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News Bytes of the Week: Flying dinosaur preferred to hoof it while hunting

New spray-on explosives detector; Next-gen insect repellents; Salty water on Mars; and more...



Courtesy of Mark Witton

Flying dinosaur preferred to hoof it while hunting

Why fly when you can walk? That's what the winged azhdarchid dinosaur apparently figured while on the hunt back in the day—65 million to 230 million years ago. Researchers at the University of Portsmouth in England report in PLoS ONE that the dinos were more likely to stalk prey on foot than by flying over and swooping in for the kill. Paleontologists generally believe that pterosaurs (the larger category of dinosaur to which the azhdarchid belongs) lived as gull- or pelican-like predators that flew over lakes and oceans, plucking fish from the water. But a study of azhdarchid anatomy, footprints and the distribution of their fossils indicates one size does not fit all in the case of flying reptiles. In fact, azhdarchids—which could grow as tall as giraffes, with wingspans of up to 33 feet (10 meters)—were probably better at walking than any other pterosaurs, because they had long limbs and skulls well suited for picking up small animals and other food from the ground. Azhdarchids' closest relatives today: large ground-feeding birds such as ground-hornbills and storks.

Coming to an airport near you?: Spray-on security

Researchers at the University of California, San Diego, have designed a new spray-on explosive detector sensitive enough to detect even miniscule amounts of nitrogen-containing explosives, according to a report this week in Royal Society of Chemistry's Journal of Materials Chemistry. The spray is actually a polymer that can detect explosives at much lower levels than existing systems because it distinguishes particles instead of explosive vapors. The polymer is able to show the difference between trinitroglycerin and nitroaromatic explosives, such as TNT. Initially, polymer-treated spots of both compounds appear blue under UV light, but after further exposure the trinitroglycerin blotch fluoresces green-yellow, whereas the TNT smear remains blue. The technology is now being commercially produced by RedXDefense, a security company based in Rockville, Md.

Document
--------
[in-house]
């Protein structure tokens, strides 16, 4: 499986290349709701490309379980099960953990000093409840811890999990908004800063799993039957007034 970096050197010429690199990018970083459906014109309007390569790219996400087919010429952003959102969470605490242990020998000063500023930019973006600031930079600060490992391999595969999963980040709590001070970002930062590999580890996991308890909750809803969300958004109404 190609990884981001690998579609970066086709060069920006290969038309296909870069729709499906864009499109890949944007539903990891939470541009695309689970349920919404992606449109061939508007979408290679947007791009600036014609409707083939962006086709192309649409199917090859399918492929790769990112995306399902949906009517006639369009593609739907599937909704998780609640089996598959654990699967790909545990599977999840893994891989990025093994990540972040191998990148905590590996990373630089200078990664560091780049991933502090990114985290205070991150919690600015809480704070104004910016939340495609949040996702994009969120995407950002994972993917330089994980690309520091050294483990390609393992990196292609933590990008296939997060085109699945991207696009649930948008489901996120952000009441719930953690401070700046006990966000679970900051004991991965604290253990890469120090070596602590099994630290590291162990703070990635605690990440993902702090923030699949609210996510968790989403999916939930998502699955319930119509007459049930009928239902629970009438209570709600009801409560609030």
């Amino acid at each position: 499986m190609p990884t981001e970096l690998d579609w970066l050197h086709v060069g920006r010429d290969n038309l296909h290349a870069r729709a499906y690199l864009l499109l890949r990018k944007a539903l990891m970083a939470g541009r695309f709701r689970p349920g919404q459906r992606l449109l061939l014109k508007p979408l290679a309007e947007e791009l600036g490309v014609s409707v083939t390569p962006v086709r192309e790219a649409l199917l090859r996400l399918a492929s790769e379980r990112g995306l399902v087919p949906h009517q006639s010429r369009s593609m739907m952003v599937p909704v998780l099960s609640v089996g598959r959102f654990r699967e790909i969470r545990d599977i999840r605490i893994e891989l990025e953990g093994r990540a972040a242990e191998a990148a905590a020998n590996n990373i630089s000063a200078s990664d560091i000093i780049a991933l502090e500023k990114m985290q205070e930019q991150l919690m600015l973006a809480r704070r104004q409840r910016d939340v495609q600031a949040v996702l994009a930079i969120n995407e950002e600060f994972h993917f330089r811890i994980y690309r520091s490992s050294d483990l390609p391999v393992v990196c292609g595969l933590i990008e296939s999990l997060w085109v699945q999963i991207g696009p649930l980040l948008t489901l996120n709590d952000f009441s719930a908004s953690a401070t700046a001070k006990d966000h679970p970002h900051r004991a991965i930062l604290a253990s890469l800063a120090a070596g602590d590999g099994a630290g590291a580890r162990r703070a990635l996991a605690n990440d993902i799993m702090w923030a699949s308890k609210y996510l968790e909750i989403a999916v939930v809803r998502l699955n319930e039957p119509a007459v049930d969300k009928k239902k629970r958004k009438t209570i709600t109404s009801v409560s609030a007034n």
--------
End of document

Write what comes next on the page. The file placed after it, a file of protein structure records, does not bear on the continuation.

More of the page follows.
Does lead exposure lead to crime?

A new study shows that exposure to lead during infancy or childhood kills brain cells and boosts the chances of that child committing a crime later in life. Researchers, who tracked 250 lead-exposed children for three decades from their birth in 1979, found that levels of lead in the blood correlated with the risk of committing crimes. Study author Kim Dietrich, an environmental health scientist at the University of Cincinnati College of Medicine, reports in PLoS Medicine, that the odds of committing a crime as an adult jumped by 50 percent for every additional 10 millionths of an ounce (five micrograms) of lead per 3.3 fluid ounces (one deciliter) of blood at age six. Related research by Kim Cecil of Cincinnati Children's Hospital Medical Center published with this study in PLoS Medicine found that 157 of the subjects with the highest lead levels had the smallest brain sizes compared with normal adults, providing a possible mechanism for lead's effect on behavior.

Bug off: the next generation of insect repellants

Consumers may soon have other options when it comes to repelling pesky (and sometimes disease carrying) mosquitoes than potentially toxic DEET, the most common chemical repellant now used. Scientists funded by the U.S. Department of Defense have found seven new chemicals that repel mosquitoes up to three times longer than DEET, which, at full strength, can keep them away for more than 17 days. One potential candidate sprayed on cloth kept the skeeters away for a full 73 days. Full human safety tests are set to begin this summer on the potential anti-bug sprays that hail from a family of chemicals known as N-acylpiperidines, which are similar to piperine, the ingredient that gives black pepper its kick.

Scientists show how the brain "reads" nouns